Protect yourself and have a great new year!

Austin Bynum
Chief Watchman
Cyber Watchtower

Secure Your 2017

2016 was a rough year in so many ways.  We saw one of the fiercest elections in memory and we lost countless amazing artists.  In the world of cyber security, we saw an unprecidented number of security breaches to companies like Yahoo! and LinkedIn, with record-setting account information lost.  We also saw an ever-increasing number of cyber bullying incidents to both celebrities and average teens.  Overall, a very big year.

As we are such a digital society, we must look forward and try to do a better job all around.  Many people still take for granted the importance of good password security.  I will say however, I am starting to see some improvement in people’s understanding and habits when it come to managing their passwords and online credentials.  While I’m encouraged by what I see, I fear these breaches will just continue and the best defense users have is solid password hygiene.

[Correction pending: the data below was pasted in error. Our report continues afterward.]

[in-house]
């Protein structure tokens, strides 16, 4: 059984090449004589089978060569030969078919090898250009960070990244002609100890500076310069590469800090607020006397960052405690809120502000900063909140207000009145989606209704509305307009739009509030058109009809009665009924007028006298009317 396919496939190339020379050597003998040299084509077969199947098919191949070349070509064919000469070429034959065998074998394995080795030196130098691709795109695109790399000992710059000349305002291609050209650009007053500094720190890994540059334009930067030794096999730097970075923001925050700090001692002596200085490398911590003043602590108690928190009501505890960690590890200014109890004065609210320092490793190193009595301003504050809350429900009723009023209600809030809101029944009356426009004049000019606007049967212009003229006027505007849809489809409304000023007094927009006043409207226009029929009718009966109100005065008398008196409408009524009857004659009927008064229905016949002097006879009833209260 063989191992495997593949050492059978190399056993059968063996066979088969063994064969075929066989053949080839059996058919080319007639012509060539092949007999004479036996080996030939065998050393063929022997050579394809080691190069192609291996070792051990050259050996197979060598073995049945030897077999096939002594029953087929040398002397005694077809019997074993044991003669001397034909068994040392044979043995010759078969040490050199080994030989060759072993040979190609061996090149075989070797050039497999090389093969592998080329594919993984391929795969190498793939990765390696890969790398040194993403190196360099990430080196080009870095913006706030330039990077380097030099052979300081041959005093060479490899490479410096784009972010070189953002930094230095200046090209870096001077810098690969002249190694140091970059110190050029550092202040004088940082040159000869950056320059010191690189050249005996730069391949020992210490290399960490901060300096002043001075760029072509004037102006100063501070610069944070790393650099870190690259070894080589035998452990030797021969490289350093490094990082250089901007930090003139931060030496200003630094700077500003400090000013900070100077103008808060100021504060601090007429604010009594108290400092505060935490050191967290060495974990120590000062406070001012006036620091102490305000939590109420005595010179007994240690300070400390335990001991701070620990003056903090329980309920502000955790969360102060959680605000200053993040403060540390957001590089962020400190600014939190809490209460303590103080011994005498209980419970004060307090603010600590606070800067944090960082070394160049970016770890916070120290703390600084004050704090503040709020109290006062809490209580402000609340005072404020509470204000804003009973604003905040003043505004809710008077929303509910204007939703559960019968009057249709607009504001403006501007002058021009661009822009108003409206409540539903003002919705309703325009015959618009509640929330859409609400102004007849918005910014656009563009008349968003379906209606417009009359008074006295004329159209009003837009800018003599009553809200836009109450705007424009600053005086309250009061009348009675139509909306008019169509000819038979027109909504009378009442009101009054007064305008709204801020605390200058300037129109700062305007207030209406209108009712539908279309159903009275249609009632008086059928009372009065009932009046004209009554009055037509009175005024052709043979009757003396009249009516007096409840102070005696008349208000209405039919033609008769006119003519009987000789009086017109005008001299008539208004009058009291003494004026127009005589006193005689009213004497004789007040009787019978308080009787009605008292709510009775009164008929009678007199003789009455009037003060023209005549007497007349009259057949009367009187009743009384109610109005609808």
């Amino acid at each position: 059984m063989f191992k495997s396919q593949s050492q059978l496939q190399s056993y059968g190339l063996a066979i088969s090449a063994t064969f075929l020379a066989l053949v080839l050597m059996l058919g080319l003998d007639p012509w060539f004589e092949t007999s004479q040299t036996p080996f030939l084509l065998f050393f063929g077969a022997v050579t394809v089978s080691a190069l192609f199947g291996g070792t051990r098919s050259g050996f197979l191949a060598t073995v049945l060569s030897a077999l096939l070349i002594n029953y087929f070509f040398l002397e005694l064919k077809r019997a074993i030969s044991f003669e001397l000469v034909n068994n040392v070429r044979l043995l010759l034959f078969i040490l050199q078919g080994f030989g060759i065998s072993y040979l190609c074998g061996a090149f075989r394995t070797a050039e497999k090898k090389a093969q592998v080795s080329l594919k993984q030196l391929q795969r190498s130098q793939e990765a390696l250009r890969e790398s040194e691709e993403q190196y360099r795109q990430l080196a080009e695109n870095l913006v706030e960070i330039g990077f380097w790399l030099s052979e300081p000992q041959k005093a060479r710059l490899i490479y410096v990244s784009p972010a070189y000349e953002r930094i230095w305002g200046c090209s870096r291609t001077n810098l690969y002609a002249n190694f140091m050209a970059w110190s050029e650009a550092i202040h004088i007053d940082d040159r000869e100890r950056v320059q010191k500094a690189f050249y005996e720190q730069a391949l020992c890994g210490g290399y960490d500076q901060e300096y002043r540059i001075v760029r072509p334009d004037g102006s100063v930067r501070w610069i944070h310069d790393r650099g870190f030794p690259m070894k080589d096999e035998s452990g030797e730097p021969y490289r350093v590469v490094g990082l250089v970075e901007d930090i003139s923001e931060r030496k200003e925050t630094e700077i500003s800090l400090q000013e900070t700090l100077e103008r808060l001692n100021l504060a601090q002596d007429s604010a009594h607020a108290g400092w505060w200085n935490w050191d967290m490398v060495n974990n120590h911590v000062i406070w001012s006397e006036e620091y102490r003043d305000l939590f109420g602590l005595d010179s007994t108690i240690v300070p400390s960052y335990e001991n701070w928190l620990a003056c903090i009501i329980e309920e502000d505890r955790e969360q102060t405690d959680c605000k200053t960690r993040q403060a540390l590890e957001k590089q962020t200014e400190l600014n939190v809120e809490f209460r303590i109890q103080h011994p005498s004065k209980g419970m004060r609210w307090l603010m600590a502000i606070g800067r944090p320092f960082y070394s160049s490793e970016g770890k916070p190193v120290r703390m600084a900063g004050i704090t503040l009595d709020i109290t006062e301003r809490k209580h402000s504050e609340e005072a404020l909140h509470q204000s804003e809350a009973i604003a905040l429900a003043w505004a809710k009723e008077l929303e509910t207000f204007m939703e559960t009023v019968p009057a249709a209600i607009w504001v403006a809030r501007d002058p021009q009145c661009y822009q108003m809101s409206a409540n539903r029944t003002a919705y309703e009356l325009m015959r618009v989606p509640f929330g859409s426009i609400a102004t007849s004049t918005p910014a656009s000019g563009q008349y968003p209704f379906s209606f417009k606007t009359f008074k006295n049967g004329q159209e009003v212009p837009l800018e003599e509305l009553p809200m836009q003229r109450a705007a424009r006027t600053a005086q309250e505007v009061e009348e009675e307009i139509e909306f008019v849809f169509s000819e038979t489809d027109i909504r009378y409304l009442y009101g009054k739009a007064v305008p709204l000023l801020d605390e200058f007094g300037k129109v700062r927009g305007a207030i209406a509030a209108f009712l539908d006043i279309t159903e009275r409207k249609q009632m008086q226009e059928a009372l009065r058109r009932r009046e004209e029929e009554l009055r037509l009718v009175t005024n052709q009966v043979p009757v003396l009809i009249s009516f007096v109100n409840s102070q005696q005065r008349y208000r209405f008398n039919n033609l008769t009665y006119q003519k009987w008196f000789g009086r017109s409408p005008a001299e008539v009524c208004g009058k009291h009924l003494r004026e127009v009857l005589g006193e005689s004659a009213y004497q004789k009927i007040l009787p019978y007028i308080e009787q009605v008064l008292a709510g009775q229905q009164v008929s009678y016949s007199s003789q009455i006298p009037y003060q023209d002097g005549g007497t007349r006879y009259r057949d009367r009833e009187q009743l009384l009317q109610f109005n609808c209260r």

Just like user credentials being so much a part of our daily lives, so is social media.  Most of us spending any time online belong to some sort of social media network.  Whether it be Facebook, Twitter, LinkedIn, Instagram, or one of the many other networks, social media impacts not only our individual lives, but sometimes how society even gets their information and the speed at which it travels.  Now, while many of us will never experience cyberbullying in a detrimental capacity as some have, the fact remains the problem has become an epidemic and not just a nuisance.  There were countless celebrities in the news fighting this issue.  Prince William has even been so appalled by what he has seen in the realm of cyberbullying that he has made his own mission to fight it.  GuardChild reports that over 25% of teens have been threatened by some sort of electronic means.  Cyberbullying isn’t just limited to social media.  It sometimes may just be taking place via text message or private chats.  Regardless of the way the bullying takes place, it remains an ever-increasing issue.

There’s no doubt that as we continue to increase our online dependence, security of our information and protection of ourselves will become more and more important.  No matter how much of your life is online, I beg you, please make a resolution this year to protect yourself and your loved ones online.  We here at Cyber Watchtower wish you a very happy new year and we hope that you make 2017 a great year